On reflection though, it might not be a mix-up. Instead it’s possibly a cultural difference to the west – especially since the Japanese don’t/didn’t have a strong Christian/Judaic religious foundation, which for a long time governed sexual behavioural norms in western society. Views on sexuality in Japan has shifted over the centuries, and today in anime and manga there’s the genre of ‘yuri’ which covers womenly love, but it’s a catch-all term and manga fans in the west have also created the term shōjo-ai – to describe specifically non-sexual relationships between women (though in Japan itself, the term means something drastically different). I recall reading a source long ago, possibly in defunct magazine Manga Mania or some other publication, which said that female love commonly does happen in Japan between young friends, but it’s something they usually grow out of as they reach marrying age. It could be that the NPC has nothing more than an innocent crush.

Could this NPC be an example of shōjo-ai? Or am I exaggerating a simple mix-up in text files for the sake of a hyperbolic blog post and the excuse to post provocative photos of women with their eyes closed? We’ll probably never know unless we interview Suikoden’s creators.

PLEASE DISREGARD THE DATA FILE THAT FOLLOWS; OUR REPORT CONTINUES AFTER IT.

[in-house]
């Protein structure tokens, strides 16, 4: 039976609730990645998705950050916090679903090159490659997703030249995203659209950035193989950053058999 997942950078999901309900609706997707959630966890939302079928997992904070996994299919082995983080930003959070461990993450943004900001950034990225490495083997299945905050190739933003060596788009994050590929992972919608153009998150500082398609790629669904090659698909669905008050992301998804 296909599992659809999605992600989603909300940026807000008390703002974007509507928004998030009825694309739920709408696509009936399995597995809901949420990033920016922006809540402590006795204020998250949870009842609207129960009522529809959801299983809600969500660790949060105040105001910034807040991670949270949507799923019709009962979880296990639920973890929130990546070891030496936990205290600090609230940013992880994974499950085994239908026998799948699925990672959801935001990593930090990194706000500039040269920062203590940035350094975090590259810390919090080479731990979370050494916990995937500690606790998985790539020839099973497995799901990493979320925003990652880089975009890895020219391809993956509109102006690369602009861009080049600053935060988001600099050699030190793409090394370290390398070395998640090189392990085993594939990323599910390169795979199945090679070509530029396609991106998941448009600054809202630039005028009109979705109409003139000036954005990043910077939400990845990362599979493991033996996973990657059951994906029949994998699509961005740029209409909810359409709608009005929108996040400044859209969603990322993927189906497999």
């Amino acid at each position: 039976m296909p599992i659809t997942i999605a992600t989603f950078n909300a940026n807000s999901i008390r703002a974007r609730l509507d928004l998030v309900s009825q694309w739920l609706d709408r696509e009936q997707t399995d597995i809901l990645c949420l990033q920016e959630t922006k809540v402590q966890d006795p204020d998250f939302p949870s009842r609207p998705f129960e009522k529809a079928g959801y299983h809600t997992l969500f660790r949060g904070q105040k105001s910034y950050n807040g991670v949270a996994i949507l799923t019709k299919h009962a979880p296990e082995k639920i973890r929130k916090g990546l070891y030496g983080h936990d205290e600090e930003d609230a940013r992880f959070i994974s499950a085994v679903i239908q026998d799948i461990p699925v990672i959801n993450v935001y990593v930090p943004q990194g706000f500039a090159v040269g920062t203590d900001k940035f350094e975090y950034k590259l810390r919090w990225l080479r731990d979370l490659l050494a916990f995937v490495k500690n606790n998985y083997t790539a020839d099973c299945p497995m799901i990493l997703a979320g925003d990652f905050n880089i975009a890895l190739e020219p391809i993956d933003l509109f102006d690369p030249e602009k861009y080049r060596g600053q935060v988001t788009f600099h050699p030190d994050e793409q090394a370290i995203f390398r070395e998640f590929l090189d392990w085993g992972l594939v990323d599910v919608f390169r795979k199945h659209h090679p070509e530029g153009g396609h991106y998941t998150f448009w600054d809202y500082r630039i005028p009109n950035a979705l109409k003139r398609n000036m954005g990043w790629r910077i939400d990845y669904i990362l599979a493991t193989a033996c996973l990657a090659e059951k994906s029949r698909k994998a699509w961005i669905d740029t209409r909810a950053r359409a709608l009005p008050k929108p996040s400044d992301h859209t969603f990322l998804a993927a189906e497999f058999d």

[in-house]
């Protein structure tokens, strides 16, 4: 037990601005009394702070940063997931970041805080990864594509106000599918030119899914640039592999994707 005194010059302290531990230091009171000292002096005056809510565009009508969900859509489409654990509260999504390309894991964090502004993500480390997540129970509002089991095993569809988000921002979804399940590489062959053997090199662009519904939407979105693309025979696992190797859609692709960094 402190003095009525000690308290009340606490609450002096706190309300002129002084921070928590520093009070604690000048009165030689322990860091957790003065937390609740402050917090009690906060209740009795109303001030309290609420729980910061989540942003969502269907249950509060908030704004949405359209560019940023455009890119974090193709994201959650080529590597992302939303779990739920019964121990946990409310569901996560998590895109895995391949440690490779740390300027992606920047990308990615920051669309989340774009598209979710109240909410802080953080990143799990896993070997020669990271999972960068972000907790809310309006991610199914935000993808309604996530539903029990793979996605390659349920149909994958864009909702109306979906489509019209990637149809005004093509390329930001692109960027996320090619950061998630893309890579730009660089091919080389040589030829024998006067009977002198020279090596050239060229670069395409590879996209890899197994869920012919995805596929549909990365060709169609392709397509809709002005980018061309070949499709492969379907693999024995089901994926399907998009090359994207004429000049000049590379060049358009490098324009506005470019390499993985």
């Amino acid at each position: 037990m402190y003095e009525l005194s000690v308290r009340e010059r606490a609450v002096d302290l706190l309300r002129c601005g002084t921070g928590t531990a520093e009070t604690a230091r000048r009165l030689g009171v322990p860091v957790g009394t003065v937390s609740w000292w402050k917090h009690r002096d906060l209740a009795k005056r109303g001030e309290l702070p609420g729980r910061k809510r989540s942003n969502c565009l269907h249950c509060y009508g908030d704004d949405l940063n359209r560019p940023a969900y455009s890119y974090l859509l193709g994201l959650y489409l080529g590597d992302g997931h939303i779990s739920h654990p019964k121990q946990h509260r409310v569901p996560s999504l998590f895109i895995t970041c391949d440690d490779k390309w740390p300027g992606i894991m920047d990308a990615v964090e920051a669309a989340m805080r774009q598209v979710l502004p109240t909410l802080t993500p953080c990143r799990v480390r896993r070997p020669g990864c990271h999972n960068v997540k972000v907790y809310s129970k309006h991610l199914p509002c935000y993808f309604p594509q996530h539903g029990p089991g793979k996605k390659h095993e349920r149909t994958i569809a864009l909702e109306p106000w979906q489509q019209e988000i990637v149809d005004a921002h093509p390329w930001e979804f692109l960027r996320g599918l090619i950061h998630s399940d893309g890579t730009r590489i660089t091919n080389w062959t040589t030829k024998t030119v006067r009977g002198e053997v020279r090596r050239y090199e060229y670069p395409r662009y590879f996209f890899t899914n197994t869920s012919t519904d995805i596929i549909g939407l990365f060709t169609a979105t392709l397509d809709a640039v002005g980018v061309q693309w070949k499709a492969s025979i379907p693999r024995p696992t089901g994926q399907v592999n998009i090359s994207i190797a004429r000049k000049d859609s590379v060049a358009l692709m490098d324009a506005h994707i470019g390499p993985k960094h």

I had a very vague recollection that one of the key designers on Suikoden 2 was a woman, but searching Mobygame I appear to be mistaken. Does anyone know if this was the case?


  1. Great article. Whatever Judeao/Christian sense of morals Japan has today is purely of a residual sort. By the time Admiral Perry had landed on Japan, the West was well on its way to being the largely secularized modern world of today. For those curious to learn about Japanese perspective on LGBT and gender issues and viewpoints, Mishima's Confessions of a Mask and Forbidden Colors and the films Funeral Parade of Roses and Diary of a Shinjuku Thief make for very interesting perspectives.

    If I recall, Final Fantasy V had a similar situation. When you visit Faris' hideout, one of the pirates confesses that he's in love with Faris. No biggie at first glance. Faris turns out to be a woman, after all. But her pirate mates aren't aware of that at the time.